Otzi the Iceman is the very renowned 5300 year old mummified man found in the Italian Apls in 1991. His DNA has been completely analyzed and the DNA of his Y chromosome is consistent with that of 19 living males. This means the 19 living males are related to him. Scientists are searching for more living relatives of Otzi by attempting to match his Y chromosome DNA to that of other living males. His Y chromosome haplogroup is: G-L91. I'm not a match (my paternal haplogroup is I-L621). Might you know one?
That's impossible. Everyone knows the global flood occurred 4300 years, so how could they find him in a glacier? And how could just the locals be related to him?
WOW......how interesting is that?! Hope to see something on a tv documentary soon!
Well, not a chance that my male lineage could be related, but it's fascinating that they were able to sequence his genome. Every time some fragment of traceable DNA comes to light, it gives us more knowledge of human pre-history, a field that I'm fascinated with! :-) I wonder if they will sequence his entire genome, and trace relatives through other genetic traits! Me, I'm 2.6% Neanderthal, and proud! :-P
thanks for the links John - will read those
Natalie, like you I'm absolutely fascinated by this topic and the discoveries made and the knowledge we have gained from DNA research. I'm curious how you found out the percentage of your Neanderthal ancestry?
How does someone like me even find out what Y chromosome haplogroup I belong to?
I had testing done by a company called 23andme. They test for various SNPs associated with various diseases and traits. They also classify your ethnic heritage, although not very precisely. My brother's (hence my father's) Y haplogroup is R1a1 and my maternal mtDNA is T1f2. The Neanderthal percentage is based on Svante Paabo's sequencing of Neanderthal DNA. Somehow it pleases me that they didn't die out altogether, even though they no longer exist in the pure form. I had mourned their passing for years, because they WERE human, and it made me SO happy to know I have some Neanderthal ancestry. It seems that everyone outside of sub-Saharan Africa does -- there obviously was mixing as well as fighting. And the Neanderthals must have originated as a human subgroup outside of Africa, since sub-Saharan Africans show no trace. Innerstin', eh?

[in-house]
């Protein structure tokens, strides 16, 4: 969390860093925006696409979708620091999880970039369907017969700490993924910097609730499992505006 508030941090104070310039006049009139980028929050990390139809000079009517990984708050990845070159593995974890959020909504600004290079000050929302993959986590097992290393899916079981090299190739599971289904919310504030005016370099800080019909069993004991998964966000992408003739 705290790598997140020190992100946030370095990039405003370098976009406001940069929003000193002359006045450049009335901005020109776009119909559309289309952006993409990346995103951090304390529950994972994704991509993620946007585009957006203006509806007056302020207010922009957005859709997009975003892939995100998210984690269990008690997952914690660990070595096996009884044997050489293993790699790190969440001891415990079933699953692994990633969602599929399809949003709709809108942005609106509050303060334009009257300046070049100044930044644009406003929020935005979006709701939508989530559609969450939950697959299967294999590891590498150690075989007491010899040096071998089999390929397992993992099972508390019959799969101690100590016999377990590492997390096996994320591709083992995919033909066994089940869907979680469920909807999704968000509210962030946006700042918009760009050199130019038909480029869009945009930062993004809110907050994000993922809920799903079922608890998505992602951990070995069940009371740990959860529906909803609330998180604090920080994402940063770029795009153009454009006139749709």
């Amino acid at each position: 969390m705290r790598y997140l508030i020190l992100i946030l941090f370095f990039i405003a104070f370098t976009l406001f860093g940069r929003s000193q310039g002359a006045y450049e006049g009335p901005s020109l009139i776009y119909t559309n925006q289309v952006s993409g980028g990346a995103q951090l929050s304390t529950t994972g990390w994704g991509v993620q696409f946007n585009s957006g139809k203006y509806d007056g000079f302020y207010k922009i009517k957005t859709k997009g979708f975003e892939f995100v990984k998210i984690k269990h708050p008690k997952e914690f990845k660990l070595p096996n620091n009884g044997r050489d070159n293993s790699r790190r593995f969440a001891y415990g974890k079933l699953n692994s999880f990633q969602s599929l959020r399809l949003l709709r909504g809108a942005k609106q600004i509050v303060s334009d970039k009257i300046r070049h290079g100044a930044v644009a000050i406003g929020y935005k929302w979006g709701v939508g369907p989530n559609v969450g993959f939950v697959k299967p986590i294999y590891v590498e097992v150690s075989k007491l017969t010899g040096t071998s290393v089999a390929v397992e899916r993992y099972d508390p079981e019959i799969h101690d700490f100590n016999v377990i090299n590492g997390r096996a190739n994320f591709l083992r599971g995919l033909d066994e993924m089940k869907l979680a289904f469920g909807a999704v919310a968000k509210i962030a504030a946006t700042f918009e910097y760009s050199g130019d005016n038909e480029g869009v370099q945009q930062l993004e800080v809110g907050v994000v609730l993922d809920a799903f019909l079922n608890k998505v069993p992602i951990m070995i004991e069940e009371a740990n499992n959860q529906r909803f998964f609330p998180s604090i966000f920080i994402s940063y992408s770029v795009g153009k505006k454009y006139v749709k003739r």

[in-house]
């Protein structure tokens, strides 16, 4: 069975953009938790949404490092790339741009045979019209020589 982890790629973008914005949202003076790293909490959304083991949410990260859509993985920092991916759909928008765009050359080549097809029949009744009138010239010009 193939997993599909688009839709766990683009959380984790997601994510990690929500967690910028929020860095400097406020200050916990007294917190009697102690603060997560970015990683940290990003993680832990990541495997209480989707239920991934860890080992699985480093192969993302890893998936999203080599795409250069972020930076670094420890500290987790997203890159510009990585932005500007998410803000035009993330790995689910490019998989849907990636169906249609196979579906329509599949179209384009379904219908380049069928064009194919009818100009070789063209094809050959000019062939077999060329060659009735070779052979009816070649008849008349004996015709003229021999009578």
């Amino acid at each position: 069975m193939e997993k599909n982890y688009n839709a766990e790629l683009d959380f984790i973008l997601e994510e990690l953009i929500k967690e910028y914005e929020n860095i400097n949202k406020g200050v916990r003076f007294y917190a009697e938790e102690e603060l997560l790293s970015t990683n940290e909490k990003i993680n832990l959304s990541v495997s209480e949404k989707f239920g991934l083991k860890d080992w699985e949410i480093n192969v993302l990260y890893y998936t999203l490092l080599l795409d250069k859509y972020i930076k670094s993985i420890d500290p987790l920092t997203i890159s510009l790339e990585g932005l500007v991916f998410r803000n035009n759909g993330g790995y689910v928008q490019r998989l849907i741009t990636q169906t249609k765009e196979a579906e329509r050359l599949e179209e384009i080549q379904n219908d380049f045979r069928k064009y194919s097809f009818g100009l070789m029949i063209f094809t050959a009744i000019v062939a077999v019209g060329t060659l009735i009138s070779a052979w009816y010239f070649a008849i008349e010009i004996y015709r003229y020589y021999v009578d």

Another organization that will test your DNA is the National Geographic Society. It doesn't test for disease, only ancestry. However, it has a very wide variety of DNA types that it will subdivide your DNA into. I'm half Italian and, consistent with this, it said my DNA was 49% Mediterranean, 33% Northern European, 17% Southwest Asian, 2.9% Neanderthal and 3% Denisovan. (All Europeans have Southwest Asian DNA because their ancestors were in Southwest Asia before having gone into Europe. According to NG the average German is 17% Southwest Asian.) NG also provides maps with location markers showing the paths (with significant detail) that your paternal and maternal ancestors took out of Africa and eventually into Europe. Dates are associated with the location markers on each path to convey when your ancestors were in particular locations on their journeys. Finally, a narrative is provided for each location marker on each path that provides additional information about your ancestors having been there. The total cost (for both paternal and maternal analyses) is $200.
Natalie and John, thanks very much for your replies and the recommendations. I'm going to look into both those sources. I already know that I'm the typical European mutt: Scottish, Danish, Norwegian, German. But the idea of discovering ancestry percentages and migrations is what really fascinates me. It more closely links all humanity together on a grand scale.
For the record I am I1b2a through my father --which is not Otzi's line.
But my mother was U3something, and much the same as the 10,000 year old caveman of Cheddar Gorge in Somerset. I forget the exact DNA code (being away from home excavating a Neolithic stone circle in the north of England).